If it's in the News, it's in our Polls. Public opinion polling since 2003.


McCain at CPAC

An Inside Report by Robert D. Novak

WASHINGTON, D.C. -- Sen. John McCain's managers, fearing an unfavorable reaction at the Conservative Political Action Conference (CPAC) Thursday, wanted to precede his speech with a video of Ronald Reagan praising McCain. Talk show host Michael Reagan, the late president's son, offered his own video criticizing McCain. David Keene, chairman of the sponsoring American Conservative Union, turned down both.

Keene also rejected a plea from the McCain camp for 10 conservative supporters to be seated on the dais. Instead, McCain settled for an opening speech by former Sen. George Allen of Virginia and an introduction by Sen. Tom Coburn of Oklahoma -- both conservatives.

Allen asked for five minutes, was given two minutes and actually talked for over 10 minutes. After McCain left the rostrum, he apologized to Keene for presentations by Allen, Coburn and McCain exceeding the allotted time.


The negotiated settlement Thursday of the Senate standoff over the economic stimulus package acknowledged failure of Senate Majority Leader Harry Reid's intensive lobbying of retiring Republican Sen. John Warner of Virginia. Warner would have been the necessary 60th vote to close debate and permit Senate action on the Republican-opposed bill approved by the Senate Finance Committee.

Warner, an 80-year-old fifth-termer, occasionally crosses the aisle to vote with Democrats. Reid stressed the Democratic bill's benefits for veterans to Warner, a veteran of both World War II and the Korean War, a former secretary of navy and a former chairman of the Senate Armed Services Committee. Even if Warner had agreed, however, Reid could not immediately collect 60 senators because the two Democratic presidential candidates, Hillary Clinton and Barack Obama, were on the campaign trail and absent from Washington.


Republican political operatives close to President George W. Bush are floating the name of one of his former Cabinet members, ex-Rep. Rob Portman of Ohio, as John McCain's vice presidential running mate.

Portman at age 52 would be two decades younger than McCain, built a lifetime American Conservative Union voting record in Congress of 89 percent, and has both high-level executive and legislative experience. His biggest asset is coming from Ohio, which was a presidential swing state in 2004 and may be one again in 2008.

After starting in Washington as an aide to the senior President Bush, Portman served 12 years in Congress representing a Cincinnati district and rising to the chairmanship of the House Republican leadership. He left the House in 2005 to become U.S. Trade Representative and later director of the Office of Management and Budget.


Minnesota Gov. Tim Pawlenty raised doubts about his likelihood to become Sen. John McCain's Republican vice presidential candidate on Jan. 30, when he joined with Pennsylvania's Democratic Gov. Edward G. Rendell in support of the Senate Democratic leadership's economic stimulus package, which is opposed by President Bush.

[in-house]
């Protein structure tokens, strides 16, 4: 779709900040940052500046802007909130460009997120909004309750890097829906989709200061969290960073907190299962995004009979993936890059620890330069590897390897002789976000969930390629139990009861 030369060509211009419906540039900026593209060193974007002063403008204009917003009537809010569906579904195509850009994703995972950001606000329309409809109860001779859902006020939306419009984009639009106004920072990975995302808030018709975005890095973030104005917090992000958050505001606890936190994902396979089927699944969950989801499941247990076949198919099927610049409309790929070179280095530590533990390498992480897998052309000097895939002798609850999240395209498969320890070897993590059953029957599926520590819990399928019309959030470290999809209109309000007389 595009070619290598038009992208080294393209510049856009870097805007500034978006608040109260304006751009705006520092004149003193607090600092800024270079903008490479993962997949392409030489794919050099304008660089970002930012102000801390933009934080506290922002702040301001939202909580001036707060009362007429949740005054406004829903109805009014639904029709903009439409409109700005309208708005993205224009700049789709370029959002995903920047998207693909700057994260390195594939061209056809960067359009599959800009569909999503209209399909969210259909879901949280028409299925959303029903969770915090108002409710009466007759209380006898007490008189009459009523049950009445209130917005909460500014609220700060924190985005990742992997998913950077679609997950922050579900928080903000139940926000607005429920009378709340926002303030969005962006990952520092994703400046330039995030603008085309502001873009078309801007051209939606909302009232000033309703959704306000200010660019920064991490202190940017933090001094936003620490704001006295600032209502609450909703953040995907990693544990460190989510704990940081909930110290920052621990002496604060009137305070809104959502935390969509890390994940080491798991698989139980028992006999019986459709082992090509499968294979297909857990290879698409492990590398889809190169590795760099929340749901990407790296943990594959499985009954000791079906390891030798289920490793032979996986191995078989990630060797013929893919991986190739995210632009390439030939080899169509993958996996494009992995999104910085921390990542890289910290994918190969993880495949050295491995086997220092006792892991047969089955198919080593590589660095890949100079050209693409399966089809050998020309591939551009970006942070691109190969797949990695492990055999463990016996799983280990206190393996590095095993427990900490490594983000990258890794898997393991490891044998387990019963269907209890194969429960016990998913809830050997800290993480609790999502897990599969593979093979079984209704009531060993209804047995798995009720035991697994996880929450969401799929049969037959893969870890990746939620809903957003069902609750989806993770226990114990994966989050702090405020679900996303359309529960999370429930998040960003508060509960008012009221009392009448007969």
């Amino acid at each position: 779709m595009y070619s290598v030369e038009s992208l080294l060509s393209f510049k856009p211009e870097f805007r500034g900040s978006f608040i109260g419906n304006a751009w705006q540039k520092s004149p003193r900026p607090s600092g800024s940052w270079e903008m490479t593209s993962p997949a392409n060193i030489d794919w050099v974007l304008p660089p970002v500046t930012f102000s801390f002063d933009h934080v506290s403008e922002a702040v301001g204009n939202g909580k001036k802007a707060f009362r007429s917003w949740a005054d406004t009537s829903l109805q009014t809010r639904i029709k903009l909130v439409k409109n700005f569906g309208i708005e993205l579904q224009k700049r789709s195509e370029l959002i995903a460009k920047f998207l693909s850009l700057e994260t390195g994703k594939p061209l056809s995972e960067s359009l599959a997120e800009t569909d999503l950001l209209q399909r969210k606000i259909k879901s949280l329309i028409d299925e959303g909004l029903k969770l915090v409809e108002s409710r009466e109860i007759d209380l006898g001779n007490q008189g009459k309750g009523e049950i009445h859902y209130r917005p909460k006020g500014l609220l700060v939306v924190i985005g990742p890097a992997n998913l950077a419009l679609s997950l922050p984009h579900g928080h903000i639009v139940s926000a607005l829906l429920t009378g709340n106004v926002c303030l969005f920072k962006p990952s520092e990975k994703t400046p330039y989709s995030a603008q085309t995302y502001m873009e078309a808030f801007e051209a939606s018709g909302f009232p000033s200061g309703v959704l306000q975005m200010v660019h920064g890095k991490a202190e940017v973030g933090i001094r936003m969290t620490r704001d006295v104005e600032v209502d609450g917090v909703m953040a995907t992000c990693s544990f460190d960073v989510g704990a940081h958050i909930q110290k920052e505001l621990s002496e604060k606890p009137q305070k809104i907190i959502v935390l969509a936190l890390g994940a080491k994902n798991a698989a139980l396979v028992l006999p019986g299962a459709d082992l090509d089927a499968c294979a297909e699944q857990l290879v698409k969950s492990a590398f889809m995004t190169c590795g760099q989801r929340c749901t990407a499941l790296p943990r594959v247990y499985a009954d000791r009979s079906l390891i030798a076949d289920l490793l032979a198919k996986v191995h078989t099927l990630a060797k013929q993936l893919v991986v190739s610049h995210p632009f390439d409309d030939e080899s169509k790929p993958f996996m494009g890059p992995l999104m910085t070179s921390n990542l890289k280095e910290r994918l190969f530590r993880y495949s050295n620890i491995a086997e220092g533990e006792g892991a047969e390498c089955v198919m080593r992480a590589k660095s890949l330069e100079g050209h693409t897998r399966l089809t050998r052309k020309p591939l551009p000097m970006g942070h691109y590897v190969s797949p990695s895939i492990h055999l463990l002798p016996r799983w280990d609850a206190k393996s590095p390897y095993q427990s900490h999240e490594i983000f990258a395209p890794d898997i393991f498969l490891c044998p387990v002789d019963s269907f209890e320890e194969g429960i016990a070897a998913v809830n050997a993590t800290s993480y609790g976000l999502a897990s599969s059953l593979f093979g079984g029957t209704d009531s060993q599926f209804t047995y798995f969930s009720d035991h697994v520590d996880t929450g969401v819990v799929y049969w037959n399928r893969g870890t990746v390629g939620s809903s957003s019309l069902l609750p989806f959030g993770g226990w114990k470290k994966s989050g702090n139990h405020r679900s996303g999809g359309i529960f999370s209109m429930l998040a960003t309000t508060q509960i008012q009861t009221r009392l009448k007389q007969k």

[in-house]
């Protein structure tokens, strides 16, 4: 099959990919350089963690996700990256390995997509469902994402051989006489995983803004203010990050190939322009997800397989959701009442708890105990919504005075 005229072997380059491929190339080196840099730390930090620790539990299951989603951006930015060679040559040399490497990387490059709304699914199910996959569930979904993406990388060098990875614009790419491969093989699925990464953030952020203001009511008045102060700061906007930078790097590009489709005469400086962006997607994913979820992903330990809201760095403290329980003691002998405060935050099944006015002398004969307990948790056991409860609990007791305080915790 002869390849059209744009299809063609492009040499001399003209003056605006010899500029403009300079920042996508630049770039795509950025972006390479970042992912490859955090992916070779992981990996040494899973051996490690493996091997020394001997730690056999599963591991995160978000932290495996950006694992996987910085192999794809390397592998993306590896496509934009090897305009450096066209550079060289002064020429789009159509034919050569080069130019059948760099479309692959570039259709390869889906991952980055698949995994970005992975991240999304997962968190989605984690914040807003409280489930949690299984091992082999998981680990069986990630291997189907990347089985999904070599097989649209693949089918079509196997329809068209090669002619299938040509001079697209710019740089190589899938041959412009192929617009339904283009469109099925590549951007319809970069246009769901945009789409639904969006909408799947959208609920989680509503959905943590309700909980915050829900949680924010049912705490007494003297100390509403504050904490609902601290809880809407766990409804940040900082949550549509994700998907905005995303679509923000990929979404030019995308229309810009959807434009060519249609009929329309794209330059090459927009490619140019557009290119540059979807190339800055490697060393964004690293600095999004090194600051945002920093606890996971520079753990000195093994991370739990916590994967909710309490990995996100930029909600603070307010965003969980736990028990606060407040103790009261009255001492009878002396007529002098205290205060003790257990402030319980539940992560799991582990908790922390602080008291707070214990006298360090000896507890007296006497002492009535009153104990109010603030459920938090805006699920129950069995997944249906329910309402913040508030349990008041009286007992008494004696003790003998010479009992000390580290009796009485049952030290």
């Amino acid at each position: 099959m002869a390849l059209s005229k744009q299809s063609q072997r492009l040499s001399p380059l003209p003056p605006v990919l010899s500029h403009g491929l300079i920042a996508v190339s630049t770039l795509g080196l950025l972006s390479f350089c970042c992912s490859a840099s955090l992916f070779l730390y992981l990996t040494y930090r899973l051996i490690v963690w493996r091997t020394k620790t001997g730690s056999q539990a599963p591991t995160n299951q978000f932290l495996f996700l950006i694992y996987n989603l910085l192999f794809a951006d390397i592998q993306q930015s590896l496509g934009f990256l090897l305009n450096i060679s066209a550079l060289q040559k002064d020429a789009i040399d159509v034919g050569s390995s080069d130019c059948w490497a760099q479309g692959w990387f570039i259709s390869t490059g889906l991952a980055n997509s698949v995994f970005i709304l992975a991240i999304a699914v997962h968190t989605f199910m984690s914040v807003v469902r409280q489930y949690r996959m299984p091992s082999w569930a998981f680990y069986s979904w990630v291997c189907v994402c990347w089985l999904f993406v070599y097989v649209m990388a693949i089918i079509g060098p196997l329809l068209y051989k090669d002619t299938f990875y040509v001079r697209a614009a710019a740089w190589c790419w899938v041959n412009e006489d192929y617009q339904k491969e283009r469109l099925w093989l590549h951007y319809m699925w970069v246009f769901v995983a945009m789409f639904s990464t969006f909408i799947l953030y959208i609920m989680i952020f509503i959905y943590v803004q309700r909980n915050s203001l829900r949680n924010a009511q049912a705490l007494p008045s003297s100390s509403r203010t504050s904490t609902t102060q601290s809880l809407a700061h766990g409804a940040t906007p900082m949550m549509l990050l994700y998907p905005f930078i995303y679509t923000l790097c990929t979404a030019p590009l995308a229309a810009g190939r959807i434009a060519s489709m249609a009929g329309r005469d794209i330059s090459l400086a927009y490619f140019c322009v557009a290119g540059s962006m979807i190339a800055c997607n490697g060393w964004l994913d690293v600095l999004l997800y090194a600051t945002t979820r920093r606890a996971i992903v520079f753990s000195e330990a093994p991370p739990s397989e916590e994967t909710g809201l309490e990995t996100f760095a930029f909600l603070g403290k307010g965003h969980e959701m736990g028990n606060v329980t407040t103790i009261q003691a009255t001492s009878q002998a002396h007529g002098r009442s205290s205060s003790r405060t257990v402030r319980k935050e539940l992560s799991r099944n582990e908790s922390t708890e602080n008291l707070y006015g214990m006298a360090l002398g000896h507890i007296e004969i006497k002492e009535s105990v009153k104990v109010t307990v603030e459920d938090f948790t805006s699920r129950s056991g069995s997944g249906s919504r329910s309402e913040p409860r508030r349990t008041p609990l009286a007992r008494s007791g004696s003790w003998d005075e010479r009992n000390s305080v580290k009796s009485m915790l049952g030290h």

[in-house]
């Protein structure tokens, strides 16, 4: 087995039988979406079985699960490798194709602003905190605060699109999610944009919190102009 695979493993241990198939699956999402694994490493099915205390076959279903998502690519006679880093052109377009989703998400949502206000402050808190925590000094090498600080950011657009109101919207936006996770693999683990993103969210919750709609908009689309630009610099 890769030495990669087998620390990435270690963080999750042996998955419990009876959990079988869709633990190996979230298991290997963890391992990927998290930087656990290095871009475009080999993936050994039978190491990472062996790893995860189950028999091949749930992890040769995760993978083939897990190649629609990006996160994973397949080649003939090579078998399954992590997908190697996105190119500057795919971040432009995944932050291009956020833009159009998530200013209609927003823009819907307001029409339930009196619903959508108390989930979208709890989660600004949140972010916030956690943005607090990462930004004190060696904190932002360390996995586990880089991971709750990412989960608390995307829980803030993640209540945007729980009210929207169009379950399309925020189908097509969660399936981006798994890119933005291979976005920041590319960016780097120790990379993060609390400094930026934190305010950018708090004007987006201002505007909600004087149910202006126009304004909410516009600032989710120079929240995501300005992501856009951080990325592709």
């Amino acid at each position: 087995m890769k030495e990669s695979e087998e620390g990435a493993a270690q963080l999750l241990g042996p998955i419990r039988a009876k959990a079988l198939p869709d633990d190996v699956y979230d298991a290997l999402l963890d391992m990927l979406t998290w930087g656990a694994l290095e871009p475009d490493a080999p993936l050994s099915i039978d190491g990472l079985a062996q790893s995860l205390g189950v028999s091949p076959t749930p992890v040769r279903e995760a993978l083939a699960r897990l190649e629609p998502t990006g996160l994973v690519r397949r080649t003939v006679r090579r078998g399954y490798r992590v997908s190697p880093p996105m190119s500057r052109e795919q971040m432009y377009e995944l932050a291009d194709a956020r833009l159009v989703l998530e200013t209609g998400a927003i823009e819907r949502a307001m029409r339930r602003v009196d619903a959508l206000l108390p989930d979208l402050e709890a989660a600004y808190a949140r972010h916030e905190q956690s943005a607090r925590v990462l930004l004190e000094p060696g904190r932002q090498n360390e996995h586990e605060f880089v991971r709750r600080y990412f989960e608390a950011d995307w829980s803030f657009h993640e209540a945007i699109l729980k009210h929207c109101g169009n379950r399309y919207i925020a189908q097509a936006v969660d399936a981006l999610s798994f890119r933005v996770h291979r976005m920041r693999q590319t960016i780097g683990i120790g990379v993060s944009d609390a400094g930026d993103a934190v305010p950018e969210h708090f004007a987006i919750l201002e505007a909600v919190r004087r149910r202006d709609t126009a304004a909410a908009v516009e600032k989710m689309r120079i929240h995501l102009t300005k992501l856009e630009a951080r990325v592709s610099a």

Behind the scenes, Pawlenty has been opposed on the stimulus package by conservative Republican Govs. Haley Barbour of Mississippi, Mitch Daniels of Indiana, Mark Sanford of South Carolina and Rick Perry of Texas.

Pawlenty and Sanford have been the two sitting governors most prominently mentioned as McCain's running mate. Pawlenty's activity in Washington lobbying for what conservatives call more handouts undermines him for vice president.


Conservative Republicans are trying to force a congressional vote on Berkeley City Council efforts to close the U.S. Marine Corps recruiting office in that city and provide special access for the CodePink radical antiwar group.

Rep. John Campbell of California promised to introduce the "Semper Fi Act" to rescind all federal spending for the city of Berkeley and transfer those funds to Marine Corps recruiting. Sen. Jim DeMint of South Carolina announced he is planning similar legislation.

The very liberal Democratic Rep. Barbara Lee, who represents Berkeley, did not endorse the City Council's anti-Marine resolution but vowed to fight any effort cutting off funds for the city.


See Other Political Commentaries

See Other Commentaries by Robert D. Novak

Rasmussen Reports is a media company specializing in the collection, publication and distribution of public opinion information.

We conduct public opinion polls on a variety of topics to inform our audience on events in the news and other topics of interest. To ensure editorial control and independence, we pay for the polls ourselves and generate revenue through the sale of subscriptions, sponsorships, and advertising. Nightly polling on politics, business and lifestyle topics provides the content to update the Rasmussen Reports web site many times each day. If it's in the news, it's in our polls. Additionally, the data drives a daily update newsletter and various media outlets across the country.

Some information, including the Rasmussen Reports daily Presidential Tracking Poll and commentaries are available for free to the general public. Subscriptions are available for $4.95 a month or 34.95 a year that provide subscribers with exclusive access to more than 20 stories per week on upcoming elections, consumer confidence, and issues that affect us all. For those who are really into the numbers, Platinum Members can review demographic crosstabs and a full history of our data.

To learn more about our methodology, click here.